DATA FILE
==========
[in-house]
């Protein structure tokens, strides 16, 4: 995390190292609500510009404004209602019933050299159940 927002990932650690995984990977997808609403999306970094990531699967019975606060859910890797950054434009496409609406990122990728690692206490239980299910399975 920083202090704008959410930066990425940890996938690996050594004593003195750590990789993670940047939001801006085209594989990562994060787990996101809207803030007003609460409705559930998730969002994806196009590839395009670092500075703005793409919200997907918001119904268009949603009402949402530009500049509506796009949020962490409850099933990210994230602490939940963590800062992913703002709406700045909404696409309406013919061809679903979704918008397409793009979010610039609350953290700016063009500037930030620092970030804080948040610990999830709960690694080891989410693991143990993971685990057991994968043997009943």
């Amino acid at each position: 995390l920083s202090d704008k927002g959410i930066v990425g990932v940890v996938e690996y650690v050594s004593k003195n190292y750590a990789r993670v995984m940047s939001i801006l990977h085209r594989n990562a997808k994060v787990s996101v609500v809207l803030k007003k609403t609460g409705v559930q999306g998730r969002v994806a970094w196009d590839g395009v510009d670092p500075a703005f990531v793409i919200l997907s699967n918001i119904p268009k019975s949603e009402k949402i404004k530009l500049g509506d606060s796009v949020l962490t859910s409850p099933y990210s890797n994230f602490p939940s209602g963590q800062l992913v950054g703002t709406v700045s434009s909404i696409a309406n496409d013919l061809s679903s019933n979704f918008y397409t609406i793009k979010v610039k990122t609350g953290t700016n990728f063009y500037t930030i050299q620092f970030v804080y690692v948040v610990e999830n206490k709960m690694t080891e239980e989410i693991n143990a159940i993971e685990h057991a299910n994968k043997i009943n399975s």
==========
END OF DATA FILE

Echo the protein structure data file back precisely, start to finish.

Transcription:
[in-house]
């Protein structure tokens, strides 16, 4: 995390190292609500510009404004209602019933050299159940 927002990932650690995984990977997808609403999306970094990531699967019975606060859910890797950054434009496409609406990122990728690692206490239980299910399975 920083202090704008959410930066990425940890996938690996050594004593003195750590990789993670940047939001801006085209594989990562994060787990996101809207803030007003609460409705559930998730969002994806196009590839395009670092500075703005793409919200997907918001119904268009949603009402949402530009500049509506796009949020962490409850099933990210994230602490939940963590800062992913703002709406700045909404696409309406013919061809679903979704918008397409793009979010610039609350953290700016063009500037930030620092970030804080948040610990999830709960690694080891989410693991143990993971685990057991994968043997009943």
């Amino acid at each position: 995390l920083s202090d704008k927002g959410i930066v990425g990932v940890v996938e690996y650690v050594s004593k003195n190292y750590a990789r993670v995984m940047s939001i801006l990977h085209r594989n990562a997808k994060v787990s996101v609500v809207l803030k007003k609403t609460g409705v559930q999306g998730r969002v994806a970094w196009d590839g395009v510009d670092p500075a703005f990531v793409i919200l997907s699967n918001i119904p268009k019975s949603e009402k949402i404004k530009l500049g509506d606060s796009v949020l962490t859910s409850p099933y990210s890797n994230f602490p939940s209602g963590q800062l992913v950054g703002t709406v700045s434009s909404i696409a309406n496409d013919l061809s679903s019933n979704f918008y397409t609406i793009k979010v610039k990122t609350g953290t700016n990728f063009y500037t930030i050299q620092f970030v804080y690692v948040v610990e999830n206490k709960m690694t080891e239980e989410i693991n143990a159940i993971e685990h057991a299910n994968k043997i009943n399975s």